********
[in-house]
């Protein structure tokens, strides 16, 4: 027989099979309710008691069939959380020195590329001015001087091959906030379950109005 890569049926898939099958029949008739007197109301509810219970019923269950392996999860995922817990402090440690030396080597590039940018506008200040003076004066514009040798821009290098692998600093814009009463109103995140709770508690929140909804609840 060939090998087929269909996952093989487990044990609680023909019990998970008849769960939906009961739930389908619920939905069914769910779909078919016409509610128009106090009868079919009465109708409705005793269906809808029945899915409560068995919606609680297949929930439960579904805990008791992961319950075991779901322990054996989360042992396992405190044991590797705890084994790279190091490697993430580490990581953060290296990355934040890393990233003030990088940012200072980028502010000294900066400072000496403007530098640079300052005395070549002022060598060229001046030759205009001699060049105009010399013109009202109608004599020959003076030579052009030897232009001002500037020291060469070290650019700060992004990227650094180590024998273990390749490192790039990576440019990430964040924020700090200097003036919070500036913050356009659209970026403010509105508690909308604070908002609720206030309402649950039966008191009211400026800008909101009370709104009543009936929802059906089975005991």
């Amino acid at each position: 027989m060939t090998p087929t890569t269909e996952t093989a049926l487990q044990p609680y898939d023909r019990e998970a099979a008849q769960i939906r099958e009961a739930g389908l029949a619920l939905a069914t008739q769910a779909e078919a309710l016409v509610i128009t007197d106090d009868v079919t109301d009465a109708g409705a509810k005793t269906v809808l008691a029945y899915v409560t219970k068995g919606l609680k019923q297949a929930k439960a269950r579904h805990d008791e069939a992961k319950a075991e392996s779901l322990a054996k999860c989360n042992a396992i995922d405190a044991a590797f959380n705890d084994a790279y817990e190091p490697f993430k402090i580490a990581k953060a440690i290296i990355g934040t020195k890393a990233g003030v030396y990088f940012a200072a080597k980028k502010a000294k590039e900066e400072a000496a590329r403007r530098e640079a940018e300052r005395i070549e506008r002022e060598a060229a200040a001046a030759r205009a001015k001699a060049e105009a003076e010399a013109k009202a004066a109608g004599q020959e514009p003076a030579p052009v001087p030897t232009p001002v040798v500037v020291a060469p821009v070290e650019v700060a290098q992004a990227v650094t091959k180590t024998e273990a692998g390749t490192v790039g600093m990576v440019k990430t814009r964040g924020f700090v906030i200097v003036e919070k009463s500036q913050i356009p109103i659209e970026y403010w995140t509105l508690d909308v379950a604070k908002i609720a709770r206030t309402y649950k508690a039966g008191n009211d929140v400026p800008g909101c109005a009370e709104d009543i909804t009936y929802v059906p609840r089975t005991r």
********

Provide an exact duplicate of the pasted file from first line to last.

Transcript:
[in-house]
């Protein structure tokens, strides 16, 4: 027989099979309710008691069939959380020195590329001015001087091959906030379950109005 890569049926898939099958029949008739007197109301509810219970019923269950392996999860995922817990402090440690030396080597590039940018506008200040003076004066514009040798821009290098692998600093814009009463109103995140709770508690929140909804609840 060939090998087929269909996952093989487990044990609680023909019990998970008849769960939906009961739930389908619920939905069914769910779909078919016409509610128009106090009868079919009465109708409705005793269906809808029945899915409560068995919606609680297949929930439960579904805990008791992961319950075991779901322990054996989360042992396992405190044991590797705890084994790279190091490697993430580490990581953060290296990355934040890393990233003030990088940012200072980028502010000294900066400072000496403007530098640079300052005395070549002022060598060229001046030759205009001699060049105009010399013109009202109608004599020959003076030579052009030897232009001002500037020291060469070290650019700060992004990227650094180590024998273990390749490192790039990576440019990430964040924020700090200097003036919070500036913050356009659209970026403010509105508690909308604070908002609720206030309402649950039966008191009211400026800008909101009370709104009543009936929802059906089975005991």
């Amino acid at each position: 027989m060939t090998p087929t890569t269909e996952t093989a049926l487990q044990p609680y898939d023909r019990e998970a099979a008849q769960i939906r099958e009961a739930g389908l029949a619920l939905a069914t008739q769910a779909e078919a309710l016409v509610i128009t007197d106090d009868v079919t109301d009465a109708g409705a509810k005793t269906v809808l008691a029945y899915v409560t219970k068995g919606l609680k019923q297949a929930k439960a269950r579904h805990d008791e069939a992961k319950a075991e392996s779901l322990a054996k999860c989360n042992a396992i995922d405190a044991a590797f959380n705890d084994a790279y817990e190091p490697f993430k402090i580490a990581k953060a440690i290296i990355g934040t020195k890393a990233g003030v030396y990088f940012a200072a080597k980028k502010a000294k590039e900066e400072a000496a590329r403007r530098e640079a940018e300052r005395i070549e506008r002022e060598a060229a200040a001046a030759r205009a001015k001699a060049e105009a003076e010399a013109k009202a004066a109608g004599q020959e514009p003076a030579p052009v001087p030897t232009p001002v040798v500037v020291a060469p821009v070290e650019v700060a290098q992004a990227v650094t091959k180590t024998e273990a692998g390749t490192v790039g600093m990576v440019k990430t814009r964040g924020f700090v906030i200097v003036e919070k009463s500036q913050i356009p109103i659209e970026y403010w995140t509105l508690d909308v379950a604070k908002i609720a709770r206030t309402y649950k508690a039966g008191n009211d929140v400026p800008g909101c109005a009370e709104d009543i909804t009936y929802v059906p609840r089975t005991r």